Scott Willis

Host, Reporter, Producer

I’ve always been enamored with the intimacy of radio.  It’s so personal.  It forces you to listen…and listen only.  No visual distractions.  I grew up listening to mostly top 40 radio in Detroit, with no shortage of entertaining DJ’s.  As a teenager, I discovered the area’s all news station.  I loved knowing what was going on, and the intensity with which they told stories.  I often wondered what it would be like to be the first to know what was happening, and then tell others.  Maybe that’s why I pursued a career in news. 

I would go on to serve as an intern at that all-news station, and it was amazing and maybe a little overwhelming to see what it took to put out a constant stream of news.  But something was missing.  It wasn’t until after I graduated from college that I actually discovered Detroit’s public radio station at my alma mater.  What a difference!  You had time to write and tell engaging, meaningful stories, to be creative, all without the pressure to constantly crank out the news.  Quality over quantity.  That’s when I knew public radio was for me.  I was hooked.

I would hone my skills on and off for almost three years at WDET as an intern under the tutelage of a patient Assistant News Director. I produced daily stories for newscasts, but also was given the privilege of producing long-form features on topics that interested me, and that people knew very little about.  Now THAT was cool.  Right up my alley.  What budding reporter could ask for more?

I landed here in Syracuse in June 2001.  Today, I’ve come full circle, and now teach the craft to more than a dozen student reporters per week.  We work hard to choose informative stories, find the most engaging sound, and edit copy for clarity and accuracy. 

Outside of work, I spend time with my wife and little boy.  We like to take walks, travel, and read.  When I can, I’ll hop on my bike for a quick ride.

I’ve thoroughly enjoyed the honor and privilege of bringing WAER’s dedicated and generous listeners the news of the day during All Things Considered.  Thanks for listening.

Ways to Connect

Scott Willis / WAER News

The Syracuse City School District has reached an agreement with city government to hire  – and pay for – police officers to serve as School Resource Officers.   Common Councilor and former police chief Steve Thompson says the choice is left up to the district to determine where officers are needed.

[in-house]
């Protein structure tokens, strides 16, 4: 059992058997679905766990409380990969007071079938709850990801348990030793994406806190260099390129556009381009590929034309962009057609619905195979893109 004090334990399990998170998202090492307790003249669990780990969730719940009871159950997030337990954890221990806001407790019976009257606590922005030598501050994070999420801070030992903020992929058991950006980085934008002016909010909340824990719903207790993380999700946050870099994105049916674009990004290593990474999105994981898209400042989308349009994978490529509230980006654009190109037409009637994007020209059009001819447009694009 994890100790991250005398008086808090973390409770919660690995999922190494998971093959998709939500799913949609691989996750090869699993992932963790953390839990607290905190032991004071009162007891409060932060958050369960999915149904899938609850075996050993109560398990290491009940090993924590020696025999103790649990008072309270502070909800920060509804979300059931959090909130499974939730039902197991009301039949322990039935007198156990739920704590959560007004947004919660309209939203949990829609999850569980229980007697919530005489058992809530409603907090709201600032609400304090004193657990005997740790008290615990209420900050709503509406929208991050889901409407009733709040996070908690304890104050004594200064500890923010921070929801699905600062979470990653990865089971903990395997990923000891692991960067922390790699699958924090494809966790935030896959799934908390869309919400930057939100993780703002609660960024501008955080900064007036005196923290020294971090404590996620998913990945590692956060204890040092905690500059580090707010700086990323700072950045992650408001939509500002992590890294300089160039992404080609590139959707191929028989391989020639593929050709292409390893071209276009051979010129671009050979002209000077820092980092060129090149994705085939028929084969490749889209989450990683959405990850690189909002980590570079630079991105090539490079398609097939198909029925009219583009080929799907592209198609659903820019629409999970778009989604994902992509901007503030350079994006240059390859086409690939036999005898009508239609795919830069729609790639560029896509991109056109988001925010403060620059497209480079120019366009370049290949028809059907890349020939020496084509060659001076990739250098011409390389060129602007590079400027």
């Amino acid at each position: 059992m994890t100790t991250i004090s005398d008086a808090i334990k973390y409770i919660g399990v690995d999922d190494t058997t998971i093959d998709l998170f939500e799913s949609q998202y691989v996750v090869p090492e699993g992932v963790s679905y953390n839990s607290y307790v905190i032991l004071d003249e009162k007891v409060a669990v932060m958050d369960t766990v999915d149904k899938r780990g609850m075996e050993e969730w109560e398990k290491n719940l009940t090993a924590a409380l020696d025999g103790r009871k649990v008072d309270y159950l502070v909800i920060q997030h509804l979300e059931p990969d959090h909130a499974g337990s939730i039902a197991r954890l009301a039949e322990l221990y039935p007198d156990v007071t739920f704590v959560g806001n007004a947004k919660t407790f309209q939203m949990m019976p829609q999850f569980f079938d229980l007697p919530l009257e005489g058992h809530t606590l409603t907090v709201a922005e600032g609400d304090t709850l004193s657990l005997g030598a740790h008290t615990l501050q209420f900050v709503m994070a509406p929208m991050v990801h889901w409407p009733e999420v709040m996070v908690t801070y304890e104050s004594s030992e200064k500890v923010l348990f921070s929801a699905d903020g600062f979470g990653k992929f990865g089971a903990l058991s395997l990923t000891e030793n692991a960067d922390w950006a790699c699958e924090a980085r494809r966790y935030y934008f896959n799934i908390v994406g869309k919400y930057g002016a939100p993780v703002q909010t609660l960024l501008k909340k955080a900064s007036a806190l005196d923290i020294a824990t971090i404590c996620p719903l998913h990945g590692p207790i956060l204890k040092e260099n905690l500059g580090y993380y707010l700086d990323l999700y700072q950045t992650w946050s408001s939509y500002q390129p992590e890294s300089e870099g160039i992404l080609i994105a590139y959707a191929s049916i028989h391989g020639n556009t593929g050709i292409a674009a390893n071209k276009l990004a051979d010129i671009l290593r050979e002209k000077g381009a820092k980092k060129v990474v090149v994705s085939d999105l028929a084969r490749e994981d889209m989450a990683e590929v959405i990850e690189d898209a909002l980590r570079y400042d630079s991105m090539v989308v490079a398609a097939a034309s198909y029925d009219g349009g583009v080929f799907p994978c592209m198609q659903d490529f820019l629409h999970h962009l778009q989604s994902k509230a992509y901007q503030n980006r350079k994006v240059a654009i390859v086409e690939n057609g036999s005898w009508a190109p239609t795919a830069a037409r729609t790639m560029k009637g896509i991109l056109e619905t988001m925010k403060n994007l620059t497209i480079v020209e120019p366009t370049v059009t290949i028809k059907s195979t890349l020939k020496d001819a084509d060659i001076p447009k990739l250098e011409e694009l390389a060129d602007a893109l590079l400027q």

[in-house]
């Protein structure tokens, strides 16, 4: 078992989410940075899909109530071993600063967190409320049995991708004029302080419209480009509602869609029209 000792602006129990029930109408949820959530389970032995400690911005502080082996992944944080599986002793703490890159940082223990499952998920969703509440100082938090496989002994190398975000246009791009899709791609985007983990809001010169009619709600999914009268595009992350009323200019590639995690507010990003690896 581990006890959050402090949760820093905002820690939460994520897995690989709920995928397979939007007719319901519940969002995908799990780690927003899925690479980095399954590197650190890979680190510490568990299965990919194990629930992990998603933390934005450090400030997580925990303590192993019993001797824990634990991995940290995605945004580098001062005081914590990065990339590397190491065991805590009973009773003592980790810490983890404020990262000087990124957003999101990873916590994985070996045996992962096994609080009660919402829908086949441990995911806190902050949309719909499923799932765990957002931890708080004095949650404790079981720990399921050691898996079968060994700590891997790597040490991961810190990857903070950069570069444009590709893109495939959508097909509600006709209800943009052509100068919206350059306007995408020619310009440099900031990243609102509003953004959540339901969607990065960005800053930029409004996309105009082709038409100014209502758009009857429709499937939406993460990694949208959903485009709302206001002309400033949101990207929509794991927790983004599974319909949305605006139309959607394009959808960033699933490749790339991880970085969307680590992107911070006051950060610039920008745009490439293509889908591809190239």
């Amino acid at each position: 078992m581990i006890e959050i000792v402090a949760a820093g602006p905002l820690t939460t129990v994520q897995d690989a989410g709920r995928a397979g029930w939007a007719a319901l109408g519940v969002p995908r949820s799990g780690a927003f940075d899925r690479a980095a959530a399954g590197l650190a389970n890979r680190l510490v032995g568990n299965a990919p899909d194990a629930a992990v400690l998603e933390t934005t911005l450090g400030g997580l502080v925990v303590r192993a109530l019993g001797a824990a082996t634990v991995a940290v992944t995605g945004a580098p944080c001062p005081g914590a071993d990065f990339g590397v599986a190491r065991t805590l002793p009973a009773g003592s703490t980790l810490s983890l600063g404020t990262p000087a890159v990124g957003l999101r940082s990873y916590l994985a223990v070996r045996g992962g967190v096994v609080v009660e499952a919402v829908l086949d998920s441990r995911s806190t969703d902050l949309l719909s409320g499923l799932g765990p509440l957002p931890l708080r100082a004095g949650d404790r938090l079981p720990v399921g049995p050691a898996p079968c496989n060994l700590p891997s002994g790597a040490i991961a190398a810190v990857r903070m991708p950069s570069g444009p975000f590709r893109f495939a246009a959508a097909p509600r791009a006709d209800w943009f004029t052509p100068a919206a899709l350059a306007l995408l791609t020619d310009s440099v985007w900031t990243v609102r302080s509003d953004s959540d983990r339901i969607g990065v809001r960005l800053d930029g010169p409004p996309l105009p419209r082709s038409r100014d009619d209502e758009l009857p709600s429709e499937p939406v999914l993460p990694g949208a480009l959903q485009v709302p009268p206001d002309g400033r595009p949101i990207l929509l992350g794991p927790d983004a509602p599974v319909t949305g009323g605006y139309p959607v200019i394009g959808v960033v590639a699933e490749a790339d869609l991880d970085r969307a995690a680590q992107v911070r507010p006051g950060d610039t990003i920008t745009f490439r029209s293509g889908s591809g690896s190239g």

"Instead of hiring an additional officer for the school, maybe they can hire security or other individuals to watch the different areas of the school, such as entrances.  There's a whole montage of things they could do.  It's up to them.”        

Scott Willis / WAER News

About 100 people gathered in Columbus Circle Monday morning for the annual wreath laying ceremony to honor Christopher Columbus and the contributions of Syracuse’s Italian community.   The event began with the Italian national anthem sung by students of the Josephine Federico school of music. 

The celebration comes amid a growing effort to also mark “Indigenous people’s Day.”  Gardino says it’s not intended to disrespect Native Americans. 

President of the American Italian Heritage Association Frank Ricciardiello acknowledges Columbus’ flaws.

WAER File Photo

Onondaga Community College has been awarded a $3 million federal grant to help low-income students succeed. Out of the 10,000 students on campus, three-quarters of OCC’s first time students are identified as low-income.


navy.mil

A high-ranking naval officer with roots in Central New York is spending a few days in his hometown, visiting students of all ages to talk about his long career in the Navy. 


shoppingtownmall.com

Time is ticking away this month for the current owners of Shoppingtown Mall to pay up on back taxes as Onondaga County prepares to potentially seize the property. The County has several choices on how to move forward with property, but the town of Dewitt is hoping that it doesn’t get auctioned off to private owners. 


nysenate.gov

Senator Dave Valesky had decided to end his campaign for re-election, saying the time has come to move on.  Valesky narrowly lost the democratic primary to Rachel May earlier this month.  He released a statement today that indicated the difficult choice he had to make.

Scott Willis / WAER News

The ongoing debate over reauthorizing the Violence Against Women Act, or VAWA, in Congress appears to have taken on new meaning in light of the sexual assault allegations against Supreme Court nominee Brett Kavanaugh.  Those who advocate on behalf of survivors of sexual assault in Central New York feels lawmaker’s support of a long-term solution will speak volumes about where they stand.

Scott Willis/WAER News

There will be an unexpected change at the top of Onondaga County government this fall after County Executive Joanie Mahoney announced Monday that she will step down to take an administrative post at SUNY ESF.  Mahoney has one year left in her third term in office, but she felt now was the time to accept the offer as Chief Operating Officer. 

File Photo

Most Central New Yorkers might consider it common knowledge that compounds derived from marijuana, called cannabinoids, are effective at reducing or relieving pain.  But a first-of-its kind systematic review by Syracuse University of existing research on that notion might change the perception of how the drugs work. 


Erron Franklin / WAER News

Republican Marc Molinaro continues his tour across New York calling out Governor Cuomo for ongoing corruption and its impact on state business and eroding public trust.   Molinaro’s visit to Syracuse Thursday came on the same day Cuomo Administration official Joe Percoco was sentenced to six years for accepting bribes from leaders of state contractors. 


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